Disney has reached an agreement with Major League Baseball to acquire a one-third stake in the streaming-video unit of the league’s MLB Advanced Media technology arm in a deal valuing the unit at about $3.5 billion, Bloomberg reported.
Under the terms of the proposed pact, Disney has a four-year option to buy an additional 33% stake in MLBAM’s streaming unit, according to the report, which cited an anonymous source. WME-IMG was also among bidders vying for a stake in the unit, per Bloomberg. The reported valuation of the MLBAM unit, dubbed BAM Tech, would be post-investment.
The league formed MLBAM in 2000 to launch MLB.tv, one of the earliest Internet-delivered video subscription services. Since then, it has grown the division to operate streaming services of several other companies — including Disney’s WatchESPN.
Disney’s deal to buy into MLB Advanced Media’s BAM Tech raises the prospect that the Mouse House is poised to expand its range of online-video services. Disney execs have downplayed speculation that ESPN might split out from the pay-TV bundle with a direct-to-consumer service a la HBO Now (which is powered by MLBAM). But the sports programmer may be teeing up to launch ancillary offerings for niche-oriented sports.
Meanwhile, Disney last fall launched a subscription-streaming service called DisneyLife in the U.K. Priced at £9.99 per month, DisneyLife includes a collection of movies, TV shows, books and music from the media conglom. Movies from Marvel and the “Star Wars” franchise aren’t part of DisneyLife, but separate services for those brands could be launched in the future, Disney chief Bob Iger said at the time.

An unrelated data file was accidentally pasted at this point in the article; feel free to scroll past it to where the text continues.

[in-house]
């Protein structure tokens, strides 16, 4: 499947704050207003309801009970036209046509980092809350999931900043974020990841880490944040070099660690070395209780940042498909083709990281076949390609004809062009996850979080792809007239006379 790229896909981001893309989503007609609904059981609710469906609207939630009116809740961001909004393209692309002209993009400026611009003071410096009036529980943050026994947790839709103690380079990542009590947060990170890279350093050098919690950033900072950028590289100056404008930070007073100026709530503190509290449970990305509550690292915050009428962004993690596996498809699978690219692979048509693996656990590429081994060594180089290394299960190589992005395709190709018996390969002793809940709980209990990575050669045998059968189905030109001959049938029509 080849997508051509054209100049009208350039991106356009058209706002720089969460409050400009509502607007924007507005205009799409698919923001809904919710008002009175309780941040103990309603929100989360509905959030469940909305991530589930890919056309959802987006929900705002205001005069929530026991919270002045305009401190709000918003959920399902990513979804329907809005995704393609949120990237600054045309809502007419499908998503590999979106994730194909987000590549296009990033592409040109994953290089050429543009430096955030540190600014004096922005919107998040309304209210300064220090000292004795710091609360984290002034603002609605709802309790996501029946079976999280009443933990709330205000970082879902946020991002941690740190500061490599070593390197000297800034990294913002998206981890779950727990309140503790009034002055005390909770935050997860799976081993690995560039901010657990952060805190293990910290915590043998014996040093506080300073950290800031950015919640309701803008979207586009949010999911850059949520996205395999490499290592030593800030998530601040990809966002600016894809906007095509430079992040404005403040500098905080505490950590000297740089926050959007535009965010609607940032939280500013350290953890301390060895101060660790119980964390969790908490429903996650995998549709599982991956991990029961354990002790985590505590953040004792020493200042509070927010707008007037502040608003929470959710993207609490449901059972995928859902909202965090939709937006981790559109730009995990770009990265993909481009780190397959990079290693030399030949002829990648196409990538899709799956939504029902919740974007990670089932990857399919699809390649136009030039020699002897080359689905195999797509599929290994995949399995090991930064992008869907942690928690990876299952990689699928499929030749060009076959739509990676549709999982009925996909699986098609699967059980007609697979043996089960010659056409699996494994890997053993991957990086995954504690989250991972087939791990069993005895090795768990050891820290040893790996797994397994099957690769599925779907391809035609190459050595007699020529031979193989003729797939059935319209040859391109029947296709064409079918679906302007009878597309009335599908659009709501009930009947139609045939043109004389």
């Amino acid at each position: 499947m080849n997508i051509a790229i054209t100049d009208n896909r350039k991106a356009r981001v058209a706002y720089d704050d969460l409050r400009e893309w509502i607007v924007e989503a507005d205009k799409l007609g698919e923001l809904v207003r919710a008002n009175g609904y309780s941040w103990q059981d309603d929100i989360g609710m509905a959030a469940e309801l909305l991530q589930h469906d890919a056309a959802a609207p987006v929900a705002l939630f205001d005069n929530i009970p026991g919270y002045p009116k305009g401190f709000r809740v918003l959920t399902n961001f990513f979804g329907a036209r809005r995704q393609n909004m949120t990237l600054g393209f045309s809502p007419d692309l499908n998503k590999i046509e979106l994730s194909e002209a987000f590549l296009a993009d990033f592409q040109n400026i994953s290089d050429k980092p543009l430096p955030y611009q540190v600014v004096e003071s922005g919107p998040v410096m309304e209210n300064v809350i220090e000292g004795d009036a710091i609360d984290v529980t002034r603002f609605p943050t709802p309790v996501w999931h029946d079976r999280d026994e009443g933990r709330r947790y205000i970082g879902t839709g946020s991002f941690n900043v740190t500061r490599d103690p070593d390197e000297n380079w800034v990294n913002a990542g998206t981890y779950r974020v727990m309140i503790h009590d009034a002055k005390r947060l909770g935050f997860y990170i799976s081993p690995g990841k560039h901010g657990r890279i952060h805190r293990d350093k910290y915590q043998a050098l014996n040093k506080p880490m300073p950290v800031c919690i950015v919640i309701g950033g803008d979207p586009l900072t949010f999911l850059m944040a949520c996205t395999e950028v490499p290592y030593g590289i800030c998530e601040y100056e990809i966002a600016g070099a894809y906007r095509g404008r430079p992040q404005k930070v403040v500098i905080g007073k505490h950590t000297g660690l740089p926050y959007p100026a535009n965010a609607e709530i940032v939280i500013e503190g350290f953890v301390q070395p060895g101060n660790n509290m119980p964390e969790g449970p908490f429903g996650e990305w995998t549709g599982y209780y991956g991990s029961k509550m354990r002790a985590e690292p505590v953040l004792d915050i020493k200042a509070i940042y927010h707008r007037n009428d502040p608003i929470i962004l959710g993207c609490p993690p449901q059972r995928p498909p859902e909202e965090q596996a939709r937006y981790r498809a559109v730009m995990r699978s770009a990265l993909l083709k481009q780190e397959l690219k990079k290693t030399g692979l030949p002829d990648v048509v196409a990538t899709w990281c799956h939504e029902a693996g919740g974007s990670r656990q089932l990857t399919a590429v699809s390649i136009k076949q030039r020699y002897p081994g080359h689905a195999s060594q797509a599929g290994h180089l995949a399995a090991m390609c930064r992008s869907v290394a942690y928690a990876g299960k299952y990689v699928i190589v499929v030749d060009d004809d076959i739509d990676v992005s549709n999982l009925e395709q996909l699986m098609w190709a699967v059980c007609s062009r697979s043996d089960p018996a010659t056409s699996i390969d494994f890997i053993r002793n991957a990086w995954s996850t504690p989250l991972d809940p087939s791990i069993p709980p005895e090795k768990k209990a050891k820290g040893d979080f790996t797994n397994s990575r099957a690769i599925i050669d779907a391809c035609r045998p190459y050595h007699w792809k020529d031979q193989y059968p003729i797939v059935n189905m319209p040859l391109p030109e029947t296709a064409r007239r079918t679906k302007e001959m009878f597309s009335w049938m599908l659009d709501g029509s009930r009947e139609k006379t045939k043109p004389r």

Other clients of New York-based MLBAM, headed by CEO Bob Bowman since its inception, include Time Warner’s HBO Now, WWE Network, Sony’s PlayStation Vue internet TV service, the Yankee’s YES Network, the PGA and Glenn Beck’s TheBlaze.
Last summer, MLBAM inked a six-year deal with the National Hockey League, under which MLB Advanced Media assumed the NHL’s TV broadcasting and Internet-streaming operations. MLBAM is said to be paying the NHL about $100 million per year for the rights to distribute the league’s out-of-market telecasts; in return, the NHL received an equity stake in MLBAM of between 7% and 10%.
In addition to TV and internet video operations, MLBAM operates the official League site, MLB.com, as well as each of the 30 individual team sites. In 2014, MLBAM captured, encoded and distributed 30,000 live video events, according to the league.